It is easier to clean up citations in RM8 from the Sources screen than having to locate each use of a source for an individual in RM7.
I still have work to do getting the sources cleaned up for my report on Thurston Kennedy Wells.
As you are researching your ancestors do you ever find a family living in the same county as ancestors or cousins from a totally different branch of your tree? That’s been my experience recently.
Yesterday, while following up on a comment on a blog post about a reader’s potential connection to my Garrard County, Kentucky research, I stumbled upon such a situation. I discovered a reference to Osbourn Bland as one of the survivors taken prisoner at Blue Licks in the Winter 2006 issue of Kentucky ancestors.
This would place an Osburn Bland in Madison County, Kentucky a little before my Crawford line. Now this may not be my Osburn Bland, but it might be. I have tax lists showing an Osborne Bland living in Nelson county prior to 1800. Much more research will need to be done to figure out if this is the same person – or NOT.
Again, my Bland line is on my dad’s mother’s side of the tree while my Garrard/Madison County, Kentucky research is on my dad’s dad’s side of the tree, my Crawford line.
Because of this instance where one branch of my tree seems to cross paths with another branch, I decided to investigate the ‘Who Was There’ report in my genealogy software. I’ve used this report to identify people in Kansas in 1950. However, I’ve never run the report for a specific county or for a range of time or both. Thus, I decided to try this report for Kentucky prior to 1800.
Because I have a relatively large database with lots of facts, this report takes a long time to create. To help speed up the process, I created a marked group using the option to ‘select people by data fields’
Then I configured the ‘Search for Information’ to find ‘Any Fact’ with the ‘place’ containing ‘Kentucky’.
After saving the group, I can now go back to the ‘Who Was There List’ Report and use that marked group instead of ‘Everyone’ for the people to include.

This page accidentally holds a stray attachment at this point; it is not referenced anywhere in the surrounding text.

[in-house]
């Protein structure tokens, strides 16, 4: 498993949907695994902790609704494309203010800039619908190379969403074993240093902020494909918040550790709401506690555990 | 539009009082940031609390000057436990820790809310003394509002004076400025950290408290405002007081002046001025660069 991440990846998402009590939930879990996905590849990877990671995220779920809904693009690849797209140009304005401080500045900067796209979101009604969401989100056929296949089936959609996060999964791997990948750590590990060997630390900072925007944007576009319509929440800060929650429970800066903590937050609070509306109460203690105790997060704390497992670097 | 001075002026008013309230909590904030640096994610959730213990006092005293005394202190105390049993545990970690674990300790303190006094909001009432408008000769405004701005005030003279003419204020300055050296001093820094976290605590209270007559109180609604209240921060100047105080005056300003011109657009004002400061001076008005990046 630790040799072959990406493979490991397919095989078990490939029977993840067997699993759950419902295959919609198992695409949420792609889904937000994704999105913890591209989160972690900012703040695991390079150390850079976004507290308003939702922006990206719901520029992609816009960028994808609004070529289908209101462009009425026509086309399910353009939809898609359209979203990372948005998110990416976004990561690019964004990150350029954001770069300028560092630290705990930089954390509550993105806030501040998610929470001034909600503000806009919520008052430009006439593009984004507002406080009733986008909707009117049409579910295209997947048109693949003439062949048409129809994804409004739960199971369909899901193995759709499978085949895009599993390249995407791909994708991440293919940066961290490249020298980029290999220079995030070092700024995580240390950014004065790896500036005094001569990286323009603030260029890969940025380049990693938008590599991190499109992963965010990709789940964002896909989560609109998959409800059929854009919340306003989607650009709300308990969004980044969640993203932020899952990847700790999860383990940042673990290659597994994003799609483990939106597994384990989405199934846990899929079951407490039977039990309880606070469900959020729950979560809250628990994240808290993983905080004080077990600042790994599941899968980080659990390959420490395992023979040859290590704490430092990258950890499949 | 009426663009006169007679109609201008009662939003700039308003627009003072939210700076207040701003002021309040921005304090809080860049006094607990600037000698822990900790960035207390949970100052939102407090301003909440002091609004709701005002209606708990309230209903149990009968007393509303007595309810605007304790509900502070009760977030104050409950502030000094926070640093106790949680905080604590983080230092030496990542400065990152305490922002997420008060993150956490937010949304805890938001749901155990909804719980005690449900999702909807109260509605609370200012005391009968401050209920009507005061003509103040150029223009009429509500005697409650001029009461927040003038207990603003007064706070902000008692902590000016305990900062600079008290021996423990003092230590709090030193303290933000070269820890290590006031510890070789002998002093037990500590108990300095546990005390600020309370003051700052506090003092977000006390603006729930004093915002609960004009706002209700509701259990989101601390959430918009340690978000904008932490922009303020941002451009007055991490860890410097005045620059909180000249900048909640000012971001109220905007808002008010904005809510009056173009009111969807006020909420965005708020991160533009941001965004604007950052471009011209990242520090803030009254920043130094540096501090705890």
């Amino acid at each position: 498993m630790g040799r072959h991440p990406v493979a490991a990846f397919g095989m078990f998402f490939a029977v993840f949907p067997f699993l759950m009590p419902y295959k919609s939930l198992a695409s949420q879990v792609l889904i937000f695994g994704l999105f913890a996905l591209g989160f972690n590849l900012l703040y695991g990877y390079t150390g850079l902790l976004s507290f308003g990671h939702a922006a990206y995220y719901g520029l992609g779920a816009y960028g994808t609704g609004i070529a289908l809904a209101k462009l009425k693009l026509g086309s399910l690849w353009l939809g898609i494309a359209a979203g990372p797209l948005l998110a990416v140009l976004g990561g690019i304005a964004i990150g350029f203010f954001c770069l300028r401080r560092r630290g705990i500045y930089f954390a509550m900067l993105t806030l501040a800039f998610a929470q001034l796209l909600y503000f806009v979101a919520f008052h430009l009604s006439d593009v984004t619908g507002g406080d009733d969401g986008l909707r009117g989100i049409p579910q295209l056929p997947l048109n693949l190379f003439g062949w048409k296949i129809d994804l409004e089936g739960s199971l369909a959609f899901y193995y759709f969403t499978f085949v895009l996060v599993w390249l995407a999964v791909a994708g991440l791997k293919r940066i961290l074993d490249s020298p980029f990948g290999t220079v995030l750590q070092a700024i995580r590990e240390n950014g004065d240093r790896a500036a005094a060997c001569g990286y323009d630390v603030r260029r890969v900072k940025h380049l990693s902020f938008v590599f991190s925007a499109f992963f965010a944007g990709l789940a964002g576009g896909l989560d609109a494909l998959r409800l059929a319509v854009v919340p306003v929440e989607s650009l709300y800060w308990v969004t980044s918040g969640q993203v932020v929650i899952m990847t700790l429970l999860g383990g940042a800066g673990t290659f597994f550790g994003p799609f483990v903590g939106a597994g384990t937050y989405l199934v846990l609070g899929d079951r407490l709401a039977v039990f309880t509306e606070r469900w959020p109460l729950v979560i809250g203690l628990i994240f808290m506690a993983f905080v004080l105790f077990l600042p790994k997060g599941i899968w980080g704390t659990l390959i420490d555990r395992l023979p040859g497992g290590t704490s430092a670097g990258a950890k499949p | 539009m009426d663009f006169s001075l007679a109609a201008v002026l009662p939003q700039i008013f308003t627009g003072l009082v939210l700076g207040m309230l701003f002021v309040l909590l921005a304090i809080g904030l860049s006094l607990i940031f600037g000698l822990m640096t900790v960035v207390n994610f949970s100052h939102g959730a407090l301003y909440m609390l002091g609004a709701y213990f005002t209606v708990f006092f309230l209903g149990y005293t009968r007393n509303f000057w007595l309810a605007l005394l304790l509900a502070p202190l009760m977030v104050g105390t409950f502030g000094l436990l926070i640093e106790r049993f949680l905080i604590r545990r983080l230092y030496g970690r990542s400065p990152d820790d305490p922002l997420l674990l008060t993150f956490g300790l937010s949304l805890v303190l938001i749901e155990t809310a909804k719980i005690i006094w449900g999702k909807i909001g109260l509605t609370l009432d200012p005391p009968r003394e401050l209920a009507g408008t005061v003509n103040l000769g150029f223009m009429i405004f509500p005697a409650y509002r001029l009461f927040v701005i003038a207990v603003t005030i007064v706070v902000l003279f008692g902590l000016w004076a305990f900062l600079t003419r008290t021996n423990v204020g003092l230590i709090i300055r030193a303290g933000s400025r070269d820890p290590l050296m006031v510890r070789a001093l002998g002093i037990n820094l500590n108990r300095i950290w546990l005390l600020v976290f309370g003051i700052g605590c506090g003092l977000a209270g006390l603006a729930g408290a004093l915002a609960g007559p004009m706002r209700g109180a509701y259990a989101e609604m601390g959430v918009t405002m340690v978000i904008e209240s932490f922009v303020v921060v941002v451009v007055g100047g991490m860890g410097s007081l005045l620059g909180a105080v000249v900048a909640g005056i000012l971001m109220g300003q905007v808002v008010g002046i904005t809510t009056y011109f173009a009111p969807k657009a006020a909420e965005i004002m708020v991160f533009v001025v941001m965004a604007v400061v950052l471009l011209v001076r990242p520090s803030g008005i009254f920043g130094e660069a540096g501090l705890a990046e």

The report still takes a bit of time to generate results, but it produced a 24 page report of the individuals with a fact placing them in Kentucky between 1750-1799. To narrow that down to the area of Garrard, Madison and Lincoln Counties, I created a new marked group. (Note: This uses OR between each of the statements.)
Using this new ‘AnyFact Garrard Madison Lincoln’ group, I re-created the ‘Who Was There’ Report.
This produced an 8 page report.
I thought I was finished. That was until I scanned this report and discovered it didn’t pick up Osborn Bland. After much hair pulling, consultation with others and more hair pulling, I discovered that Osborn Bland wasn’t included on the ‘Who Was There’ report because I didn’t have a birth fact and a death fact for Osborn Bland.
This discovery led me to the ‘Missing Information List’ report. To start with I selected the ‘death’ fact and set the criteria to either be missing or with a blank date. I then changed the people to include to my marked group for Garrard, Madison and Lincoln counties.
I discovered three pages of people in the marked group for Garrard, Madison and Lincoln counties that don’t have a death fact. Thus none of these people will show up on a ‘Who Was There Report’ for Garrard, Madison and Lincoln Counties.
As you are researching your ancestors do you ever find a family living in the same county as ancestors or cousins from a totally different branch of your tree? That’s been my experience recently.
I’ve been researching three generations of descendants of James Barr Ralston recently. As I’ve been working my way thru his children and their families, I have encountered quite a few of them with ties to Black Hawk County, Iowa. Black Hawk County, Iowa is where my ancestor, Julia Harding was married to Albert Hutchinson. My Ralston line is on my dad’s dad’s side of my tree. My Hutchinson/Harding branch is on my dad’s mom’s side of the tree. These two lines do not connect in my tree until my grandparents marry in Dodge City, Kansas.
Curious as to who all was in Black Hawk county at some time, I decided to create a ‘Who Was There’ report. Since this report takes a while to generate, I created a ‘Marked Group’ for anyone with a fact place containing Black Hawk, Iowa.
With the marked group created, I can now generate a ‘Who Was There’ report limited to the people in this marked group.
Not only does this create a nice report of everyone with a fact placing them in Black Hawk County Iowa between 1850 and 1940, but it keeps the color coding. The color coding is a visual clue to the fact that different branches of my tree were in Black Hawk County.
This report confirms what I was seeing while researching the descendants of James Barr Ralston. The color coding makes it easy to spot the various family lines.
NOTE: The above report may not contain everyone who should be on it. I recently discovered that if I don’t have a birth and death date for an individual, then they will not be included on this report.
Calling all Genea-Musings Fans: It’s Saturday Night again – Time for some more Genealogy Fun!!
Here is your assignment, should you decide to accept it (you ARE reading this, so I assume that you really want to play along – cue the Mission Impossible music!): 1) What day was your Mother born? Where was she born? What day of the week was it? Tell us how you found out. 2) What has happened in recorded history on your Mother’s birth date (day and month)? Tell us how you found out, and list five events.
3) What famous people have been born on your Mother’s birth date? Tell us how you found out, and list five of them.